• length
  • percentage

You can also declare all the padding of an element in a single property as follows:

  padding: 10px 10px 10px 10px;

If you declare all 4 values as I have above, the order is as follows:

  1. top
  2. right
  3. bottom
  4. left

If only one value is declared, it sets the padding on all sides. (see below)

  padding: 10px;

If you only declare two or three values, the undeclared values are taken from the opposing side. (see below)

  padding: 10px 10px; /* 2 values */
  padding: 10px 10px 10px; /* 3 values */

If you do not declare the padding value of an element, the padding is 0 (zero).

Note: You do not have to add px (pixels) or whatever units you use, if the value is 0 (zero).

You can see in the example below, the main container for this site has 30px (pixels) of padding between the border and the text.

#container{
  width: 70%;
  margin: auto;
  padding: 30px;
  border: 1px solid #666;
  background: #ffffff;
}

Chapter 9: CSS Text Properties

Inherited: Yes


Color

You can set the color of text with the following:

  color: value;

Possible values are

  • color name – example:(red, black…)
  • hexadecimal number – example:(#ff0000, #000000)
  • RGB color code – example:(rgb(255, 0, 0), rgb(0, 0, 0))


Letter Spacing

You can adjust the space between letters in the following manner. Setting the value to 0, prevents the text from justifying. You can use negative values.

  letter-spacing: value;

Possible values are

  • normal
  • length

Example:

These letters are spaced at 5px.


Text Align

You can align text with the following:

  text-align: value;

Possible values are

  • left
  • right
  • center
  • justify

Examples:

This text is aligned left.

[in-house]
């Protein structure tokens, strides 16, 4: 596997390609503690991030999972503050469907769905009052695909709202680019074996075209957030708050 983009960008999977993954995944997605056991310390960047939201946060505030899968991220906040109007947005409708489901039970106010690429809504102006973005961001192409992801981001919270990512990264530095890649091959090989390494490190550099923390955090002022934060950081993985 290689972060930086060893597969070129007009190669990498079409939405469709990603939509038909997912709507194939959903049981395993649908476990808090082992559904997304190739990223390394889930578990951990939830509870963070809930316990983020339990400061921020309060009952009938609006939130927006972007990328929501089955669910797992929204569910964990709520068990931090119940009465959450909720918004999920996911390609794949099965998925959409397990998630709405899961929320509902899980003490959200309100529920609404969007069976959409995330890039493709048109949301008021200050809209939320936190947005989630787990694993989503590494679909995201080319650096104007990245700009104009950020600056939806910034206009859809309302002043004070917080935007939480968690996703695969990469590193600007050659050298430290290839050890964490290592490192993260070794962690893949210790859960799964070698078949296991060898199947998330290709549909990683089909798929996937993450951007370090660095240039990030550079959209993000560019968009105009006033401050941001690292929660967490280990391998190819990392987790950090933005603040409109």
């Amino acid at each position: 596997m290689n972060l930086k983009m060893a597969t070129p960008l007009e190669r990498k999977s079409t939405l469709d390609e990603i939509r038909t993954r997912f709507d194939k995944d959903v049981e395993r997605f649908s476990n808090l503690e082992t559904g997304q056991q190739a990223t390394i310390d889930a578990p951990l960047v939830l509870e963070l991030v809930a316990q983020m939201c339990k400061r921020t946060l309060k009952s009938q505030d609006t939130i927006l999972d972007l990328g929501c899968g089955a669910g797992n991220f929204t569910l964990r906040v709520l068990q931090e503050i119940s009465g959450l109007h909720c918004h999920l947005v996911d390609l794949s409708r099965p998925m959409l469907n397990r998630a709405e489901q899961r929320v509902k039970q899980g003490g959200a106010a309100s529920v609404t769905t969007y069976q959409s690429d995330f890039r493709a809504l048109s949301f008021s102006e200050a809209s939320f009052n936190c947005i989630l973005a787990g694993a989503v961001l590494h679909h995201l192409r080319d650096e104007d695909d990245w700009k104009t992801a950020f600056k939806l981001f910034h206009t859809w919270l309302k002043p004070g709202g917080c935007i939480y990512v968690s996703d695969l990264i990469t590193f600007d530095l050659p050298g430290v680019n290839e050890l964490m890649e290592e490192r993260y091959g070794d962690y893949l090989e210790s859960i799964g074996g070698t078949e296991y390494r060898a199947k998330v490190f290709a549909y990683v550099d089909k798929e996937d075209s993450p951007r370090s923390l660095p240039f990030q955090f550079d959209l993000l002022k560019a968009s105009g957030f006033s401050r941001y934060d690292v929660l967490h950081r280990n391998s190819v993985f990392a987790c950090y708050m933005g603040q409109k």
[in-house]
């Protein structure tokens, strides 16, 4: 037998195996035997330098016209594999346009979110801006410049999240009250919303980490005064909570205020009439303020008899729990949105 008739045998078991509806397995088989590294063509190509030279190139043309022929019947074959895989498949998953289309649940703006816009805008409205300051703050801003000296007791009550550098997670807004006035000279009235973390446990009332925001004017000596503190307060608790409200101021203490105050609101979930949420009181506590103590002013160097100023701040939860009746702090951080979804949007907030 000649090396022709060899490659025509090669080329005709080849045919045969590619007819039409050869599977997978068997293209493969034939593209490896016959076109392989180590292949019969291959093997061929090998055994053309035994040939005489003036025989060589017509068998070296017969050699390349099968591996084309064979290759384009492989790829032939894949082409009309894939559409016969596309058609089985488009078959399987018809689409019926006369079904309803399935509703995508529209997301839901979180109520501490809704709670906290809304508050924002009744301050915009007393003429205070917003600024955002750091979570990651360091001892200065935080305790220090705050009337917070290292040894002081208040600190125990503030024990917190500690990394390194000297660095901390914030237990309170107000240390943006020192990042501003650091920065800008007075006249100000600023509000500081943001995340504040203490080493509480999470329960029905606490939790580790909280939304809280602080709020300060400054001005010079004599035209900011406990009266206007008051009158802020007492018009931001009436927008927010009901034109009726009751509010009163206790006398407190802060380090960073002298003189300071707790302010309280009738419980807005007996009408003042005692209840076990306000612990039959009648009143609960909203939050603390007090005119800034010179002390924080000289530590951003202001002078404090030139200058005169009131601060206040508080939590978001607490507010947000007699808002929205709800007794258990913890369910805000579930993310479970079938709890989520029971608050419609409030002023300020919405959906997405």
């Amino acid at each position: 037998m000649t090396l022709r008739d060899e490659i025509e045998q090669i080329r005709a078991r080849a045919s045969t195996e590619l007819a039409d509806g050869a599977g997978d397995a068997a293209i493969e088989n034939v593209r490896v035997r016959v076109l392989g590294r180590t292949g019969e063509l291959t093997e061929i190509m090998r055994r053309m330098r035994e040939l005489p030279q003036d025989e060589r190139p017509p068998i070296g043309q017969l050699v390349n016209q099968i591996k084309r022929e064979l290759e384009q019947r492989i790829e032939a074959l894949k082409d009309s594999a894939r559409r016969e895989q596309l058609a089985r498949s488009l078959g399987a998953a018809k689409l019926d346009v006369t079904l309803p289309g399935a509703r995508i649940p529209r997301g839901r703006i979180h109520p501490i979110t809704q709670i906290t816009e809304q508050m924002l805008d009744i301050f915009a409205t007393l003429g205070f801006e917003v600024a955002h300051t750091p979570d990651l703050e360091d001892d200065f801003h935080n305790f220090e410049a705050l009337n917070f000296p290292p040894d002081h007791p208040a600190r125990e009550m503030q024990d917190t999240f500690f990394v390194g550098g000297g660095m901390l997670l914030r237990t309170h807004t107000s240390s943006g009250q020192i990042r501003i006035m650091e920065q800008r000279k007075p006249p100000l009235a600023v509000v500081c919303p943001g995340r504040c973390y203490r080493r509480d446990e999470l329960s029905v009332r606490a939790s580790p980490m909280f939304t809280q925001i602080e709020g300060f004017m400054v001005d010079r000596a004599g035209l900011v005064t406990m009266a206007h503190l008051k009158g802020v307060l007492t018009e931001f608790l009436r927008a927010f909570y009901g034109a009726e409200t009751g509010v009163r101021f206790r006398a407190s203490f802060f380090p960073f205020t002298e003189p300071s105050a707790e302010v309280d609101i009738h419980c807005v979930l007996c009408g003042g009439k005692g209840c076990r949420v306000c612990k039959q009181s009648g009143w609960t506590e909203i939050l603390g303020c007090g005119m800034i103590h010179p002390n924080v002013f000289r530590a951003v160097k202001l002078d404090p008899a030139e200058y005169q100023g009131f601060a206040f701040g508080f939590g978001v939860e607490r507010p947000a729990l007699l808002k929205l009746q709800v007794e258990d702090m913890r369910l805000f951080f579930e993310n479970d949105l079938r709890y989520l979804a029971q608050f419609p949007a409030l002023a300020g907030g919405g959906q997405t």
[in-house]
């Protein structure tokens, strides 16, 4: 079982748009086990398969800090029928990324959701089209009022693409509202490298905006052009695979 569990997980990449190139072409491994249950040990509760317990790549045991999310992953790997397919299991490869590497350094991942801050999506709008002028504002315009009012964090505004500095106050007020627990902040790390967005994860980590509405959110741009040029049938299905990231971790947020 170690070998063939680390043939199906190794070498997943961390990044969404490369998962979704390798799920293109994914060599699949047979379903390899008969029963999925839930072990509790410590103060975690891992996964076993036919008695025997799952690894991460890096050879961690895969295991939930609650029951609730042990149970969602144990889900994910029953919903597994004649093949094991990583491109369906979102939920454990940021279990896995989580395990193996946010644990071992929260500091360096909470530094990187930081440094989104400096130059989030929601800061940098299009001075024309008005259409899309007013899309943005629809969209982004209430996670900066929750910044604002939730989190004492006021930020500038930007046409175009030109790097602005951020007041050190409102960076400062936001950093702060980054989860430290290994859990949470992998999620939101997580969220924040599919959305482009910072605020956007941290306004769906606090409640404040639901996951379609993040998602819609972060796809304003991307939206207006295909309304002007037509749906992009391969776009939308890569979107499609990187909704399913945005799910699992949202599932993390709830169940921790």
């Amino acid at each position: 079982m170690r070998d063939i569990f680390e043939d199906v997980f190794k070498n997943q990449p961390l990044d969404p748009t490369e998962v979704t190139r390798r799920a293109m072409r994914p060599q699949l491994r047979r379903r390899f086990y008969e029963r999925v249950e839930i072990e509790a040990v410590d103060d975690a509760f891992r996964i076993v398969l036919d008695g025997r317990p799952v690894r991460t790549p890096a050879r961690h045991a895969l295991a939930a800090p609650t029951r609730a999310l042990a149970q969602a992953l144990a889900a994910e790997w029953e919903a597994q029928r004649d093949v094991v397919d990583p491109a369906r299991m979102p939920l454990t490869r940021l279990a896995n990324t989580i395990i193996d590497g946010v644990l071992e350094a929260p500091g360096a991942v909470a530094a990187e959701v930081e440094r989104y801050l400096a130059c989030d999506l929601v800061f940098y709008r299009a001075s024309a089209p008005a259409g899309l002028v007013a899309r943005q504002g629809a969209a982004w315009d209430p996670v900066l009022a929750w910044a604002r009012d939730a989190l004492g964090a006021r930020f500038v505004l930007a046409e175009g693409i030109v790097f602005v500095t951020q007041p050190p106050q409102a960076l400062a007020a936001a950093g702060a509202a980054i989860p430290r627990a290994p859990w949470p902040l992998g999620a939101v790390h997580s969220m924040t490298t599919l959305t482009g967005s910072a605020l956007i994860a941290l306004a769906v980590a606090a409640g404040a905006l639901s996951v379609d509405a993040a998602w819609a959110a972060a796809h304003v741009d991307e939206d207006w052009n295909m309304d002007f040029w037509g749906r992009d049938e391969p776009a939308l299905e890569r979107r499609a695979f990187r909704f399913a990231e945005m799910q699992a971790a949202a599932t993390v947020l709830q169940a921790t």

This text is aligned in the center.

This text is aligned right.

This text is justified.


Text Decoration

You can decorate text with the following:

  text-decoration: value;

Possible values are

  • none
  • underline
  • overline
  • line through
  • blink

Examples:

This text is underlined.

This text is overlined.

This text has a line through it.


Text Indent

You can indent the first line of text in an (X)HTML element with the following:

  text-indent: value;

Possible values are

  • length
  • percentage

Examples:

This text is indented 10px pixels.


Text Transform

You can control the size of letters in an (X)HTML element with the following:

  text-transform: value;

Possible values are

  • none
  • capitalize
  • lowercase
  • uppercase

Examples:

this first letter in each word is capitalized, though it is not in my file.

this text is all uppercase, though it is all lowercase in my file.

THIS TEXT IS ALL LOWERCASE. THOUGH IT IS ALL UPPERCASE IN MY FILE.


White Space

You can control the whitespace in an (X)HTML element with the following:

  white-space: value;

Possible values are

  • normal
  • pre
  • nowrap


Word Spacing

You can adjust the space between words in the following manner. You can use negative values.

  word-spacing: value;

Possible values are

  • normal
  • length

Example:

These words are spaced at 5px.

Chapter 10: CSS Font Properties

Inherited: Yes

Font

The font property can set the style, weight, variant, size, line height and font:

  font: italic bold normal small/1.4em Verdana, sans-serif;

The above would set the text of an element to an italic style a bold weight a normal variant a relative size a line height of 1.4em and the font to Verdana or another sans-serif typeface.


Font-Family

You can set what font will be displayed in an element with the font-family property.

There are 2 choices for values:

  • family-name
  • generic family